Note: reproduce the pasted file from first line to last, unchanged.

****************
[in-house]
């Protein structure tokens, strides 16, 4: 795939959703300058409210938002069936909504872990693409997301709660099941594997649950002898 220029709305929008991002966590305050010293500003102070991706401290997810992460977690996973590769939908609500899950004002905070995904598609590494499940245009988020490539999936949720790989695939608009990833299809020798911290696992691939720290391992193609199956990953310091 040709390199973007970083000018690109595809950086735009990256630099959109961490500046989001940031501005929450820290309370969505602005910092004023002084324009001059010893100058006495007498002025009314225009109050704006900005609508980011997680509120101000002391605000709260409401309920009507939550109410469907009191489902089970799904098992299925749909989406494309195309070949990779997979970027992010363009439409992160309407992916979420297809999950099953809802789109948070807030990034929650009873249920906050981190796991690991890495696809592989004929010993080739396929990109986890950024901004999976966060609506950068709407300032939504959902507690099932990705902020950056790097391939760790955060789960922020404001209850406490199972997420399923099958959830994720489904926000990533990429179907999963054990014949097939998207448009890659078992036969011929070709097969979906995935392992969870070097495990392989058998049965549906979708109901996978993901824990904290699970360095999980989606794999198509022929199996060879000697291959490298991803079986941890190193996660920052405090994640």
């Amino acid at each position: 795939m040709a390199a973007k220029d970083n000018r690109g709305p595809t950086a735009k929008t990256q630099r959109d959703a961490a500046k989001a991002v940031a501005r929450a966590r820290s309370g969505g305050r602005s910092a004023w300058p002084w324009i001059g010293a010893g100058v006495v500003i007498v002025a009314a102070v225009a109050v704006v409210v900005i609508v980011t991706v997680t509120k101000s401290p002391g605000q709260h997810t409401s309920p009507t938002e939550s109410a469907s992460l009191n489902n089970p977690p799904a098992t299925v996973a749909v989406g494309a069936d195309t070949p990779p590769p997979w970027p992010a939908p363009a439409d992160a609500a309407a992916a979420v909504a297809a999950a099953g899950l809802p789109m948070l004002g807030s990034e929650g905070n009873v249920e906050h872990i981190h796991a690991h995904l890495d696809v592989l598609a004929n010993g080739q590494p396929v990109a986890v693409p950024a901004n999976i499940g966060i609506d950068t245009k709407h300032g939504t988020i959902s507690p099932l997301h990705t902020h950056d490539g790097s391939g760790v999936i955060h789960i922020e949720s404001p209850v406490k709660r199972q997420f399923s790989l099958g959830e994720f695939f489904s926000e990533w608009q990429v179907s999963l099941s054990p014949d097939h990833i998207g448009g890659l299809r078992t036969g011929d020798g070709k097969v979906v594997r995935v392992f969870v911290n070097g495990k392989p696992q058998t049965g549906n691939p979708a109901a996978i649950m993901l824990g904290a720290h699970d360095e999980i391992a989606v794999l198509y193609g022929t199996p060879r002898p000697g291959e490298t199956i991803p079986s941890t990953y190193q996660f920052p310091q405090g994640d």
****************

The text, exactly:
[in-house]
């Protein structure tokens, strides 16, 4: 795939959703300058409210938002069936909504872990693409997301709660099941594997649950002898 220029709305929008991002966590305050010293500003102070991706401290997810992460977690996973590769939908609500899950004002905070995904598609590494499940245009988020490539999936949720790989695939608009990833299809020798911290696992691939720290391992193609199956990953310091 040709390199973007970083000018690109595809950086735009990256630099959109961490500046989001940031501005929450820290309370969505602005910092004023002084324009001059010893100058006495007498002025009314225009109050704006900005609508980011997680509120101000002391605000709260409401309920009507939550109410469907009191489902089970799904098992299925749909989406494309195309070949990779997979970027992010363009439409992160309407992916979420297809999950099953809802789109948070807030990034929650009873249920906050981190796991690991890495696809592989004929010993080739396929990109986890950024901004999976966060609506950068709407300032939504959902507690099932990705902020950056790097391939760790955060789960922020404001209850406490199972997420399923099958959830994720489904926000990533990429179907999963054990014949097939998207448009890659078992036969011929070709097969979906995935392992969870070097495990392989058998049965549906979708109901996978993901824990904290699970360095999980989606794999198509022929199996060879000697291959490298991803079986941890190193996660920052405090994640």
């Amino acid at each position: 795939m040709a390199a973007k220029d970083n000018r690109g709305p595809t950086a735009k929008t990256q630099r959109d959703a961490a500046k989001a991002v940031a501005r929450a966590r820290s309370g969505g305050r602005s910092a004023w300058p002084w324009i001059g010293a010893g100058v006495v500003i007498v002025a009314a102070v225009a109050v704006v409210v900005i609508v980011t991706v997680t509120k101000s401290p002391g605000q709260h997810t409401s309920p009507t938002e939550s109410a469907s992460l009191n489902n089970p977690p799904a098992t299925v996973a749909v989406g494309a069936d195309t070949p990779p590769p997979w970027p992010a939908p363009a439409d992160a609500a309407a992916a979420v909504a297809a999950a099953g899950l809802p789109m948070l004002g807030s990034e929650g905070n009873v249920e906050h872990i981190h796991a690991h995904l890495d696809v592989l598609a004929n010993g080739q590494p396929v990109a986890v693409p950024a901004n999976i499940g966060i609506d950068t245009k709407h300032g939504t988020i959902s507690p099932l997301h990705t902020h950056d490539g790097s391939g760790v999936i955060h789960i922020e949720s404001p209850v406490k709660r199972q997420f399923s790989l099958g959830e994720f695939f489904s926000e990533w608009q990429v179907s999963l099941s054990p014949d097939h990833i998207g448009g890659l299809r078992t036969g011929d020798g070709k097969v979906v594997r995935v392992f969870v911290n070097g495990k392989p696992q058998t049965g549906n691939p979708a109901a996978i649950m993901l824990g904290a720290h699970d360095e999980i391992a989606v794999l198509y193609g022929t199996p060879r002898p000697g291959e490298t199956i991803p079986s941890t990953y190193q996660f920052p310091q405090g994640d």